Hate violence poses a serious threat to California communities. In every region of the state, incidents have occurred in which racial, ethnic, religious, and sexual minorities have been harassed, intimidated, assaulted and even murdered. In some communities, acts motivated by bigotry have sparked widespread community disruption.
The picture flashed before two dozen people gathered at Los Angeles’ Mexican Consulate.
It showed a 25-year-old man, an immigrant from Mexico, lying on a hospital bed after being beaten about a decade ago in a Pennsylvania town.
Hate crimes in the nation’s 10 largest cities increased by 12 percent last year, reaching the highest level in more than a decade, according to a report released Monday by the Center for the Study of Hate and Extremism at California State University at San Bernardino.
The center analyzed hate-crime data reported
A Riverside man has been accused of hanging a noose to intimidate a mixed-race family — the first prosecution of the state anti-hate law in Inland Southern California since the Legislature added nooses to the statute nine years ago.
Levi Jared Grant Lehman, 30, pleaded not guilty to the misdemeanor charge Feb. 16. He has been
Hate crimes targeting American Muslims increased by 15 percent nationwide in 2017 compared to the previous year, according to a report released Monday, April 23 by the Council on American-Islamic Relations, a trend which members of the advocacy group say is reflected in Southern California.
The report, titled “Targeted,” bears statistics about hate crimes as well
WICHITA, Kan. — The militia members talked about attacks on President Barack Obama and members of Congress, a federal agent recounted in court. They discussed burning down churches whose members helped refugees settle in western Kansas. They mulled killing landlords who rented to Muslims.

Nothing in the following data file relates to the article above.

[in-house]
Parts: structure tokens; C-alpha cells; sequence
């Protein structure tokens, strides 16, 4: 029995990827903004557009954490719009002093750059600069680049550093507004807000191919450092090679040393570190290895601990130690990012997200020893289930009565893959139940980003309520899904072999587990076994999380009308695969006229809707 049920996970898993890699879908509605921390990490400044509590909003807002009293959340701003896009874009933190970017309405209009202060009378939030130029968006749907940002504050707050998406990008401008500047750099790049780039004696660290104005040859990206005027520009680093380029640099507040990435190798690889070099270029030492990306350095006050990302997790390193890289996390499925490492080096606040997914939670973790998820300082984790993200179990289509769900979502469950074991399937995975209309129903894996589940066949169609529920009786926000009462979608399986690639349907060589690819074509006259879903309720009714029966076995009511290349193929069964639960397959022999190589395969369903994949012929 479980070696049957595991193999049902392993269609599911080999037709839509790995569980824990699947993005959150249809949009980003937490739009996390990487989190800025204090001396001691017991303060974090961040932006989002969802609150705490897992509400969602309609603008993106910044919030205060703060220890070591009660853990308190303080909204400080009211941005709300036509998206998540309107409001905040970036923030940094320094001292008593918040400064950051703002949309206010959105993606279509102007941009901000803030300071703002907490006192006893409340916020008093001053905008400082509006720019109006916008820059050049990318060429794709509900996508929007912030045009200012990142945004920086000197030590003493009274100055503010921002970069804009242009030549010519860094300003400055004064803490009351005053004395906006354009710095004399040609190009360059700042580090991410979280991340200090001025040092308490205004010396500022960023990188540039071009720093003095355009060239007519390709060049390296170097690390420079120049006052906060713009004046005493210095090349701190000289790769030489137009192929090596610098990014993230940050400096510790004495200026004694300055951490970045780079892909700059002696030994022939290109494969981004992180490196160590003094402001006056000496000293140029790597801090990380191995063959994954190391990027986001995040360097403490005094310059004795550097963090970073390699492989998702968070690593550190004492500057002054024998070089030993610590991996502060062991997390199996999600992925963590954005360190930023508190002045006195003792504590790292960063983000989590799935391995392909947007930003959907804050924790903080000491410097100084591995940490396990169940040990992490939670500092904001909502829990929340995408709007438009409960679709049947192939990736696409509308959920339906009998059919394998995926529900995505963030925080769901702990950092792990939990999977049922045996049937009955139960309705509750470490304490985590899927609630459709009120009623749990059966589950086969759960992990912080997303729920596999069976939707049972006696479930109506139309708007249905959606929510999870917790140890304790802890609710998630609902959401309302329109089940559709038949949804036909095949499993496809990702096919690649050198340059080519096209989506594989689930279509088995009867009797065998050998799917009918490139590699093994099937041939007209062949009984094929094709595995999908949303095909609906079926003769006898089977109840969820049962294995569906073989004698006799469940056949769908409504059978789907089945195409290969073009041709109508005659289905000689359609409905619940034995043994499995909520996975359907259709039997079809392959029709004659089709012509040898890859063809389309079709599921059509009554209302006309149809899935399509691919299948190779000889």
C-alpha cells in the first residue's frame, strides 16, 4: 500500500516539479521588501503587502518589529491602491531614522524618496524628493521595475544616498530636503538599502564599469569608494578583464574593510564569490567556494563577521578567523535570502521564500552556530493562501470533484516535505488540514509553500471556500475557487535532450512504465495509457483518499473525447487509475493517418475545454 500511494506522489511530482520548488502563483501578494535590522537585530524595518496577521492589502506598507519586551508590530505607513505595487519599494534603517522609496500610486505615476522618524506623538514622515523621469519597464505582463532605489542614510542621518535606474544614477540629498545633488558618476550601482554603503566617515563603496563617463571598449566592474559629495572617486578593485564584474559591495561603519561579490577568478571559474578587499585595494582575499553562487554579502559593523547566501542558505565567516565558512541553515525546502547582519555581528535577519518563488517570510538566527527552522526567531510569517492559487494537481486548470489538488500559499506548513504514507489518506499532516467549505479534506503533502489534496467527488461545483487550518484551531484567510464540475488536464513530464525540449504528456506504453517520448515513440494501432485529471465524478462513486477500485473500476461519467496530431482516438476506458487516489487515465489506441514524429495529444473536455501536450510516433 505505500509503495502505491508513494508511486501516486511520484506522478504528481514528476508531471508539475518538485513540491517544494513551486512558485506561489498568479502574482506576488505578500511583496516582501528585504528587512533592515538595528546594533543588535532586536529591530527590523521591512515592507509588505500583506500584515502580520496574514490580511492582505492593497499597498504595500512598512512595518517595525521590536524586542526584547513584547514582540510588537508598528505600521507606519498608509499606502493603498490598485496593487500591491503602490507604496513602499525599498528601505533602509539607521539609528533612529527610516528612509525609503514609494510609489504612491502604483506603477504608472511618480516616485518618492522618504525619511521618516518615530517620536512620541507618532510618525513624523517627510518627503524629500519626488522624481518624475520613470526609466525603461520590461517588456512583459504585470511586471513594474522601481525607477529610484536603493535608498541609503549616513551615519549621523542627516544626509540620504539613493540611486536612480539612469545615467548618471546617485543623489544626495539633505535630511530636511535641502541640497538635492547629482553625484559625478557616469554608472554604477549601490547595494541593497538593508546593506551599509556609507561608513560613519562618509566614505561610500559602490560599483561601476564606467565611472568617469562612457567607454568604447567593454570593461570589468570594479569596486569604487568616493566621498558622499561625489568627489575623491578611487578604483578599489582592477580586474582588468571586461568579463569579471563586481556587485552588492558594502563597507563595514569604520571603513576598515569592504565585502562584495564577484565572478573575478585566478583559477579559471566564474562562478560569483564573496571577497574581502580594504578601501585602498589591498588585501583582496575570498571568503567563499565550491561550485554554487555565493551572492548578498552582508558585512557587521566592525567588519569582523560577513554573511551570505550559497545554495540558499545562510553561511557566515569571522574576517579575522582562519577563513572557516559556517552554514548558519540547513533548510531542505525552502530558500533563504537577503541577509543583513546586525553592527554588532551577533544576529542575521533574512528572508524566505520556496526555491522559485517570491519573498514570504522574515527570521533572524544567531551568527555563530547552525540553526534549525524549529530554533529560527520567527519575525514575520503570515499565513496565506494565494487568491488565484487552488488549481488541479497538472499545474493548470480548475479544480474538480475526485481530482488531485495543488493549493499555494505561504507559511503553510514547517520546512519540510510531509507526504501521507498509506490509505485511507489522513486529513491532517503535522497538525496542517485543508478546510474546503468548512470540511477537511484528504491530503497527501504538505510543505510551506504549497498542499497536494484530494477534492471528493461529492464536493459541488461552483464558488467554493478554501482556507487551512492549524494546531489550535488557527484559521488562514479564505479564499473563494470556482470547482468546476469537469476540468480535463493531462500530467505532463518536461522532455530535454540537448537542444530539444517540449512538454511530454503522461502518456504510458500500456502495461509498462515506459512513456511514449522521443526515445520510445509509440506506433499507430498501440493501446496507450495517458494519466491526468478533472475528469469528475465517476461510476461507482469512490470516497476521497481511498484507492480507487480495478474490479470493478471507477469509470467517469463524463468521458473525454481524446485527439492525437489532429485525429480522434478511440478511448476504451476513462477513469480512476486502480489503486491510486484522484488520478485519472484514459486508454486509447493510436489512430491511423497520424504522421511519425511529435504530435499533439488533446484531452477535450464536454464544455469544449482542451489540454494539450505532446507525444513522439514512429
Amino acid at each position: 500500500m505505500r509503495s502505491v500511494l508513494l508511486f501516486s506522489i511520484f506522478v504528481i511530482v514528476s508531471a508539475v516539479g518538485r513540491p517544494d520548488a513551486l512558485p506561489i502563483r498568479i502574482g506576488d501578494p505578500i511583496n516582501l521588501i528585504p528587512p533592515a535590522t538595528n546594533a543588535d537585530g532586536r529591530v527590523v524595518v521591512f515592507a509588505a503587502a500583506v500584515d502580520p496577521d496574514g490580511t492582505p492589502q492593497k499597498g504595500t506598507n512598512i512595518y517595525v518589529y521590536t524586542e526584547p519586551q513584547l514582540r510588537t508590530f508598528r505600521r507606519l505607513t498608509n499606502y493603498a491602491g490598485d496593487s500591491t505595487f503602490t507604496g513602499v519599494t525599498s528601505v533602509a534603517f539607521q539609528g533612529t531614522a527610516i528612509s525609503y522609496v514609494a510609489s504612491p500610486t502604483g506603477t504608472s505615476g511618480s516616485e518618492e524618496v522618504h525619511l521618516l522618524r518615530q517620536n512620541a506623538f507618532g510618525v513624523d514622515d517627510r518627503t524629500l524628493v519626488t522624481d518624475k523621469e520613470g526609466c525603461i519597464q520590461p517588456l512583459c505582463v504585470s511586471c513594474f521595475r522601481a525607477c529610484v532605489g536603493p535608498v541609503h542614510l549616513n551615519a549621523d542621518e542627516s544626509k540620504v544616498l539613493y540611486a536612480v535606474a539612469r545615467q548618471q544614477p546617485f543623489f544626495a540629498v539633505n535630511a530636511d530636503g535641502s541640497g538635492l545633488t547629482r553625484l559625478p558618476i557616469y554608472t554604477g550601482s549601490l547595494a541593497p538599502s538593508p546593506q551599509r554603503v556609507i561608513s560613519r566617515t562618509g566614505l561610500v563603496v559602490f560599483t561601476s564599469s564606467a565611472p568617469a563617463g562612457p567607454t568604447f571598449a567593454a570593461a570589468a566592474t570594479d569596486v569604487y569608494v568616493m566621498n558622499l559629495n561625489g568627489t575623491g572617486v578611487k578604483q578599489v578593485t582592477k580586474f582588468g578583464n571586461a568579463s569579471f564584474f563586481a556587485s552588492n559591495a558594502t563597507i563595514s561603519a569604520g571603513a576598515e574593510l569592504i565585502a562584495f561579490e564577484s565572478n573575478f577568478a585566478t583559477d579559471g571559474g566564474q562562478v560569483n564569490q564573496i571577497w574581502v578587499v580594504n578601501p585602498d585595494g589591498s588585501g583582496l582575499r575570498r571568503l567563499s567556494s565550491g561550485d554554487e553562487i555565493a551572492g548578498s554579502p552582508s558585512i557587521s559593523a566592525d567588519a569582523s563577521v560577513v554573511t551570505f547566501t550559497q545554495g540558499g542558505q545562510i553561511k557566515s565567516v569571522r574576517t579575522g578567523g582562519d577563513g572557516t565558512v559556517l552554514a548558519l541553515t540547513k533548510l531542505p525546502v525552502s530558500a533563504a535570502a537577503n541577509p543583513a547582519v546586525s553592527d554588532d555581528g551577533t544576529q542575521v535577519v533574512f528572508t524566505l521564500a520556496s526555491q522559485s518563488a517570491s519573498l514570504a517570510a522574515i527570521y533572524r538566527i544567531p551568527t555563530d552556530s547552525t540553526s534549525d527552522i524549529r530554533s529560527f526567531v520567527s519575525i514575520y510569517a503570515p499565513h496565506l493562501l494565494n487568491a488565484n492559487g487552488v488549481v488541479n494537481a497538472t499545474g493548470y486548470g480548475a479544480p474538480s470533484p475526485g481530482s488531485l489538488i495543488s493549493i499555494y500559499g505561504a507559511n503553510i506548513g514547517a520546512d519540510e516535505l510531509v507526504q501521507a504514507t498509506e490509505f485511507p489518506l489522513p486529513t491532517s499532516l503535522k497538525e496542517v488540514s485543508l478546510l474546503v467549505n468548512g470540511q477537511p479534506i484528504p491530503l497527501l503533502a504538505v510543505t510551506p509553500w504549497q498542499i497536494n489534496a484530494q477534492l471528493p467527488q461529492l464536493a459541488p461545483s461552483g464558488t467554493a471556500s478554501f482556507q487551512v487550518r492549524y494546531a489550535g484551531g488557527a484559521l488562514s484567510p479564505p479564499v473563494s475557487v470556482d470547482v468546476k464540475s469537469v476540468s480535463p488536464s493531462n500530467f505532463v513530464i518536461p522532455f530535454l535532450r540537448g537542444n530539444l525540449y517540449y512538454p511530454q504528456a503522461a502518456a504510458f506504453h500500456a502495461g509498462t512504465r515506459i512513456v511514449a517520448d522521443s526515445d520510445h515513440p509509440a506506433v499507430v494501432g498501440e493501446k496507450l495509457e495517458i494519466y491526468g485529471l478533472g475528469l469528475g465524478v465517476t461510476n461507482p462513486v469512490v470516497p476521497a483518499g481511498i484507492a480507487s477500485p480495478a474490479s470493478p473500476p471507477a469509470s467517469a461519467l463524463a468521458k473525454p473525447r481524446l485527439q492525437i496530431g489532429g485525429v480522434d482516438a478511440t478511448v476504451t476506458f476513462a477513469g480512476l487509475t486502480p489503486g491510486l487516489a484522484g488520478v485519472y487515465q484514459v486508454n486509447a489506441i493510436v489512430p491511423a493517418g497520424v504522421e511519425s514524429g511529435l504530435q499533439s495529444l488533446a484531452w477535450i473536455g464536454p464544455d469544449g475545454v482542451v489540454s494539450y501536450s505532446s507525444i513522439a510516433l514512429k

According to research by the Southern Poverty Law Center, the number of hate groups has been increasing rapidly since 2000. Heidi Beirich, director of the Center’s Intelligence Project, links the rise in recruitment to the 2000 census that predicted whites would be a minority by 2042. Beirich says there’s been another spike following the election
White supremacists are increasingly hanging banners in public places, such as from highway overpasses and rooftops, to promote their views, according to a report released on Thursday by the Anti-Defamation League.
“While white supremacists have been using banners for some time, the number of banners deployed in the
Harassment, threats and vandalism cases targeting Jews in the United States surged to near-record levels in 2017, jumping 57% over the previous year, according to a new report by a prominent civil rights organization.
The Anti-Defamation League counted 1,986 anti-Semitic
ProPublica obtained the chat logs of Atomwaffen, a notorious white supremacist group. When Samuel Woodward was charged with killing 19-year-old Blaze Bernstein last month in California, other Atomwaffen members cheered the death, concerned only that the group’s cover might have been blown.
Read more at ProPublica.
The number of active hate groups in the United States has steadily risen over the past several years, from 784 in 2014 to 954 as of 2017, according to the civil rights advocacy group Southern Poverty Law Center.
A number of factors can act as possible explanations for the rise in hate group activity in recent